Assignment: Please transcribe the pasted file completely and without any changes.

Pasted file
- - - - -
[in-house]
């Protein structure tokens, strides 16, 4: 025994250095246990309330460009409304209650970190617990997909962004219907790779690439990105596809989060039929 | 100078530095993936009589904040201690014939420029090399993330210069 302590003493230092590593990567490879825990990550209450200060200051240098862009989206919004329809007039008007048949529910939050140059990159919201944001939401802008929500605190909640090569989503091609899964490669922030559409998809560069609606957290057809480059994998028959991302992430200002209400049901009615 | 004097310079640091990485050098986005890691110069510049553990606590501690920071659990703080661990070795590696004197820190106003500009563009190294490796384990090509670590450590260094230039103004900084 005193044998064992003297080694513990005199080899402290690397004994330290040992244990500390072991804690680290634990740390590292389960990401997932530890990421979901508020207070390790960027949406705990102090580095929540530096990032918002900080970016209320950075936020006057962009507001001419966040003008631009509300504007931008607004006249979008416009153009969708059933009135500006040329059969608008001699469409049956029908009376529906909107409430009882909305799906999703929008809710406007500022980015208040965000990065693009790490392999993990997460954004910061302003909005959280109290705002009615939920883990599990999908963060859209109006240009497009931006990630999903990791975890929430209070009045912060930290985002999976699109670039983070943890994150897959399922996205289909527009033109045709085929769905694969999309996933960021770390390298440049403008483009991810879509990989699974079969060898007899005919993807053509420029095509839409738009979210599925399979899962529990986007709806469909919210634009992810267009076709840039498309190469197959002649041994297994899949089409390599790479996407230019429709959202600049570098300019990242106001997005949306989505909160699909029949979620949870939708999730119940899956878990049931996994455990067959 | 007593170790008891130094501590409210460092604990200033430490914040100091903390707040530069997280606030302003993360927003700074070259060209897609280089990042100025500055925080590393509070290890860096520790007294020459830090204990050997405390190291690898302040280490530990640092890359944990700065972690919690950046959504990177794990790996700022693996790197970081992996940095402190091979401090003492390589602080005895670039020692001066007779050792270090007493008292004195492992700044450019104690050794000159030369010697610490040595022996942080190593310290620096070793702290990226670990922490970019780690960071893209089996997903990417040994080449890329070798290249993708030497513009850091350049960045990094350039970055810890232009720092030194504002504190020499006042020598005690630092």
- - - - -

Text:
[in-house]
């Protein structure tokens, strides 16, 4: 025994250095246990309330460009409304209650970190617990997909962004219907790779690439990105596809989060039929 | 100078530095993936009589904040201690014939420029090399993330210069 302590003493230092590593990567490879825990990550209450200060200051240098862009989206919004329809007039008007048949529910939050140059990159919201944001939401802008929500605190909640090569989503091609899964490669922030559409998809560069609606957290057809480059994998028959991302992430200002209400049901009615 | 004097310079640091990485050098986005890691110069510049553990606590501690920071659990703080661990070795590696004197820190106003500009563009190294490796384990090509670590450590260094230039103004900084 005193044998064992003297080694513990005199080899402290690397004994330290040992244990500390072991804690680290634990740390590292389960990401997932530890990421979901508020207070390790960027949406705990102090580095929540530096990032918002900080970016209320950075936020006057962009507001001419966040003008631009509300504007931008607004006249979008416009153009969708059933009135500006040329059969608008001699469409049956029908009376529906909107409430009882909305799906999703929008809710406007500022980015208040965000990065693009790490392999993990997460954004910061302003909005959280109290705002009615939920883990599990999908963060859209109006240009497009931006990630999903990791975890929430209070009045912060930290985002999976699109670039983070943890994150897959399922996205289909527009033109045709085929769905694969999309996933960021770390390298440049403008483009991810879509990989699974079969060898007899005919993807053509420029095509839409738009979210599925399979899962529990986007709806469909919210634009992810267009076709840039498309190469197959002649041994297994899949089409390599790479996407230019429709959202600049570098300019990242106001997005949306989505909160699909029949979620949870939708999730119940899956878990049931996994455990067959 | 007593170790008891130094501590409210460092604990200033430490914040100091903390707040530069997280606030302003993360927003700074070259060209897609280089990042100025500055925080590393509070290890860096520790007294020459830090204990050997405390190291690898302040280490530990640092890359944990700065972690919690950046959504990177794990790996700022693996790197970081992996940095402190091979401090003492390589602080005895670039020692001066007779050792270090007493008292004195492992700044450019104690050794000159030369010697610490040595022996942080190593310290620096070793702290990226670990922490970019780690960071893209089996997903990417040994080449890329070798290249993708030497513009850091350049960045990094350039970055810890232009720092030194504002504190020499006042020598005690630092």